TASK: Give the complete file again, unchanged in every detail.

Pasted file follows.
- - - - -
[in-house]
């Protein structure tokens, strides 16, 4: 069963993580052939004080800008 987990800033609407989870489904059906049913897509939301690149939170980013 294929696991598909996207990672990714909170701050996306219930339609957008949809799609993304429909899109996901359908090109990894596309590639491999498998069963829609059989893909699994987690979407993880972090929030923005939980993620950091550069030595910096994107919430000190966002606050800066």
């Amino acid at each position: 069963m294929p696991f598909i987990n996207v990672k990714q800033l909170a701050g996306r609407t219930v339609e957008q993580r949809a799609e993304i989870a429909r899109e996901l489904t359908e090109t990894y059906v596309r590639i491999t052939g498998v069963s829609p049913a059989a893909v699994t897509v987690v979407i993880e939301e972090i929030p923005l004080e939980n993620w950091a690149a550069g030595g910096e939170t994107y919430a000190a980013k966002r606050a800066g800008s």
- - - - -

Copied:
[in-house]
């Protein structure tokens, strides 16, 4: 069963993580052939004080800008 987990800033609407989870489904059906049913897509939301690149939170980013 294929696991598909996207990672990714909170701050996306219930339609957008949809799609993304429909899109996901359908090109990894596309590639491999498998069963829609059989893909699994987690979407993880972090929030923005939980993620950091550069030595910096994107919430000190966002606050800066």
């Amino acid at each position: 069963m294929p696991f598909i987990n996207v990672k990714q800033l909170a701050g996306r609407t219930v339609e957008q993580r949809a799609e993304i989870a429909r899109e996901l489904t359908e090109t990894y059906v596309r590639i491999t052939g498998v069963s829609p049913a059989a893909v699994t897509v987690v979407i993880e939301e972090i929030p923005l004080e939980n993620w950091a690149a550069g030595g910096e939170t994107y919430a000190a980013k966002r606050a800066g800008s």